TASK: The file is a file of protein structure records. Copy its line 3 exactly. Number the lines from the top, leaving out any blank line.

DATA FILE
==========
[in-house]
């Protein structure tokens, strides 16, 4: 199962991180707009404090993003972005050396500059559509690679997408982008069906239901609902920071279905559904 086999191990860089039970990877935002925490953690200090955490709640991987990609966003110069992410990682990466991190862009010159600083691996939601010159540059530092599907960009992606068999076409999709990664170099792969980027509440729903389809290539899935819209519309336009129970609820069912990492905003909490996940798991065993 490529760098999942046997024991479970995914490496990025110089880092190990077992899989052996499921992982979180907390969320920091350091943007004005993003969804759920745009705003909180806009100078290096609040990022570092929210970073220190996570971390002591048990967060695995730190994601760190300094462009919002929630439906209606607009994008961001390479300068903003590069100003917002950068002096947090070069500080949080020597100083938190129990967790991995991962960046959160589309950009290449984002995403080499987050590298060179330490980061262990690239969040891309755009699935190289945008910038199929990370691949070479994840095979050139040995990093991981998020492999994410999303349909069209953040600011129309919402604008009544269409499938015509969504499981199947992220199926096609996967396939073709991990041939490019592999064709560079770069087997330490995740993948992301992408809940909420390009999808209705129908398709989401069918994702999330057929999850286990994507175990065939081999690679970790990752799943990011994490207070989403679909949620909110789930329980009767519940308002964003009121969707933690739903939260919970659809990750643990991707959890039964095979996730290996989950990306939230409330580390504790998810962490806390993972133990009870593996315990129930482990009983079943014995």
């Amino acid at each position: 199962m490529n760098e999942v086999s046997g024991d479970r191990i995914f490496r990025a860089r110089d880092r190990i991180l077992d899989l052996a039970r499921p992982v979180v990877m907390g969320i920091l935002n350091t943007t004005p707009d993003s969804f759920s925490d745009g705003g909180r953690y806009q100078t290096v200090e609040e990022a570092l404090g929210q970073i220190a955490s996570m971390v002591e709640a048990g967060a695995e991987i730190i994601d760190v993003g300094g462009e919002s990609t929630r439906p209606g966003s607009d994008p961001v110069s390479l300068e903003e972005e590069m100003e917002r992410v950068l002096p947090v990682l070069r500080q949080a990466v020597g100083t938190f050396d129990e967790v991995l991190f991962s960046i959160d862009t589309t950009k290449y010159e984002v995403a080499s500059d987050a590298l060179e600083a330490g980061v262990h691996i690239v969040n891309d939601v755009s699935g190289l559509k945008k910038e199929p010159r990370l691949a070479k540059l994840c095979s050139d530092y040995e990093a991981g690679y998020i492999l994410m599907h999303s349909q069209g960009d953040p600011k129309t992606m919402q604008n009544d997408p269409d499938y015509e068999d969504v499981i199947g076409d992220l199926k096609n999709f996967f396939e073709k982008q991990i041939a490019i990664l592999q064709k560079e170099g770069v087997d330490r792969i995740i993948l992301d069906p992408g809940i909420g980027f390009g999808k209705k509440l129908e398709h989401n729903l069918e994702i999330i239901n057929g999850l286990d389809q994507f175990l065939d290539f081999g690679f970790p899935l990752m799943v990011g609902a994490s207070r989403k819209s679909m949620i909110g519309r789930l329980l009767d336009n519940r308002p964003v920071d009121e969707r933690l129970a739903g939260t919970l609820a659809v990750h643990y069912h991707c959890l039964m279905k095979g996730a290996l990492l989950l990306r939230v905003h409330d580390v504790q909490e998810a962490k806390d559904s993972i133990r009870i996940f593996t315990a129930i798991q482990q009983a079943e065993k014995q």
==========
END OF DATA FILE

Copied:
């Amino acid at each position: 199962m490529n760098e999942v086999s046997g024991d479970r191990i995914f490496r990025a860089r110089d880092r190990i991180l077992d899989l052996a039970r499921p992982v979180v990877m907390g969320i920091l935002n350091t943007t004005p707009d993003s969804f759920s925490d745009g705003g909180r953690y806009q100078t290096v200090e609040e990022a570092l404090g929210q970073i220190a955490s996570m971390v002591e709640a048990g967060a695995e991987i730190i994601d760190v993003g300094g462009e919002s990609t929630r439906p209606g966003s607009d994008p961001v110069s390479l300068e903003e972005e590069m100003e917002r992410v950068l002096p947090v990682l070069r500080q949080a990466v020597g100083t938190f050396d129990e967790v991995l991190f991962s960046i959160d862009t589309t950009k290449y010159e984002v995403a080499s500059d987050a590298l060179e600083a330490g980061v262990h691996i690239v969040n891309d939601v755009s699935g190289l559509k945008k910038e199929p010159r990370l691949a070479k540059l994840c095979s050139d530092y040995e990093a991981g690679y998020i492999l994410m599907h999303s349909q069209g960009d953040p600011k129309t992606m919402q604008n009544d997408p269409d499938y015509e068999d969504v499981i199947g076409d992220l199926k096609n999709f996967f396939e073709k982008q991990i041939a490019i990664l592999q064709k560079e170099g770069v087997d330490r792969i995740i993948l992301d069906p992408g809940i909420g980027f390009g999808k209705k509440l129908e398709h989401n729903l069918e994702i999330i239901n057929g999850l286990d389809q994507f175990l065939d290539f081999g690679f970790p899935l990752m799943v990011g609902a994490s207070r989403k819209s679909m949620i909110g519309r789930l329980l009767d336009n519940r308002p964003v920071d009121e969707r933690l129970a739903g939260t919970l609820a659809v990750h643990y069912h991707c959890l039964m279905k095979g996730a290996l990492l989950l990306r939230v905003h409330d580390v504790q909490e998810a962490k806390d559904s993972i133990r009870i996940f593996t315990a129930i798991q482990q009983a079943e065993k014995q």